You may never have heard of it. That’s because in recent years, it’s rarely granted. But Congress has long had the power to protect witnesses from being prosecuted for what they’re compelled to say under oath.
Frustrated by witnesses who refused to testify, “taking the Fifth” before the House Un-American Activities Committee, Congress in the 1950s granted itself the power to force a witness to answer questions, even after they’ve said they won’t. (“The Fifth” refers to the Fifth Amendment, which protects individuals from self-incrimination.)
If the full House or Senate, or two-thirds of a congressional committee, vote to issue a subpoena to a witness who refuses to testify, a federal court will order that person to appear and answer questions -- and the answers cannot be used against them in any criminal proceeding.
The Justice Department has no power to stop this. It’s entirely up to Congress.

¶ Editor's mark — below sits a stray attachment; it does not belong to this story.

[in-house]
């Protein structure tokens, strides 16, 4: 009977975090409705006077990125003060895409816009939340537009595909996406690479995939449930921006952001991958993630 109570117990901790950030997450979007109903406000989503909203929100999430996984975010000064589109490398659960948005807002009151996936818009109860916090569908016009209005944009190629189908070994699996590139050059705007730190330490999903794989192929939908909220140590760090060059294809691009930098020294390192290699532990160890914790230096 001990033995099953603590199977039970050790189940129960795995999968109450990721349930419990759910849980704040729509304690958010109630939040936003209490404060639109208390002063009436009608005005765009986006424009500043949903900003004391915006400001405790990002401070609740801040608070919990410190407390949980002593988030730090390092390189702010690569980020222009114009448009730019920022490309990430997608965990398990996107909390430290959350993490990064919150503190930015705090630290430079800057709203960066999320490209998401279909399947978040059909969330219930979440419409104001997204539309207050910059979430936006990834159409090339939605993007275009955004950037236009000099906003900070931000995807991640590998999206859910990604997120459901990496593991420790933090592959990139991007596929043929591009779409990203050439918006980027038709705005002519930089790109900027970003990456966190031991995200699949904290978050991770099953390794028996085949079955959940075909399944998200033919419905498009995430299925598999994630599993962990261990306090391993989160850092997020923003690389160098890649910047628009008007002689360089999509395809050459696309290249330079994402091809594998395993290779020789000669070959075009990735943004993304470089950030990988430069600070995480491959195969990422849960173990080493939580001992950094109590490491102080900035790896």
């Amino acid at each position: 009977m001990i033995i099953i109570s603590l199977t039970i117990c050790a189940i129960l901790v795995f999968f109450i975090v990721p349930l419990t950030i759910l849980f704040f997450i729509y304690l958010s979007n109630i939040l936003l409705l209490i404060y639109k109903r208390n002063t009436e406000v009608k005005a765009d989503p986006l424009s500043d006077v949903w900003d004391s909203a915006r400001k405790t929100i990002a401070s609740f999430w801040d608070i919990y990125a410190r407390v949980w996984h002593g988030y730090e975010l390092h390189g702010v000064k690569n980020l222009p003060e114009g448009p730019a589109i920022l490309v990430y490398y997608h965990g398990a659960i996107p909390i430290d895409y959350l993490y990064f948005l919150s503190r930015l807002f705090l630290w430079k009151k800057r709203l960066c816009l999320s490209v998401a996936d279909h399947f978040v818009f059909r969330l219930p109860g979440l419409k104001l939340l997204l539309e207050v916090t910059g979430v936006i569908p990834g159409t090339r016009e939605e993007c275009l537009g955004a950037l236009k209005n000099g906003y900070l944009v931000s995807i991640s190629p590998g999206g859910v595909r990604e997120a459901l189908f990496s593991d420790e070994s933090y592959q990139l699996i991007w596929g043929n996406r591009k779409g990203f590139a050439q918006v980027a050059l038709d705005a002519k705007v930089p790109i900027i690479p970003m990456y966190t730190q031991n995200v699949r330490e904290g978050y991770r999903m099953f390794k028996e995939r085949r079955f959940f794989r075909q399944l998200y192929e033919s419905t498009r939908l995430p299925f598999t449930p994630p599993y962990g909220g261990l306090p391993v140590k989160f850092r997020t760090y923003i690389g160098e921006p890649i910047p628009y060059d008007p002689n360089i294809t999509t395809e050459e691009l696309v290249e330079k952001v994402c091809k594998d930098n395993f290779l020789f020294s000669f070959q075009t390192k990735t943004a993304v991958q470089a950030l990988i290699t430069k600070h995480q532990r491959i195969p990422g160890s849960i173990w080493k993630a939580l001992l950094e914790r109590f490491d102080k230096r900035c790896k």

However, these days, lawmakers tread into the immunity arena with trepidation. In the 1980s, grants of congressional immunity to Oliver North and John Poindexter wound up ruining the Justice Department’s efforts to prosecute the Iran-Contra players. Both of their convictions, for lying to Congress, were overturned because the appeals court ruled the testimony they gave before Congress under immunity may have tainted the statements of other witnesses who testified at their trials.
In return for testifying before the intelligence committees, former national security adviser Michael Flynn has sought protection. The committees are empowered to grant Flynn immunity if they want to, but if the North-Poindexter case is any guide, doing so could damage some future federal prosecutor’s case against him, or others who may be the subjects of the FBI probe.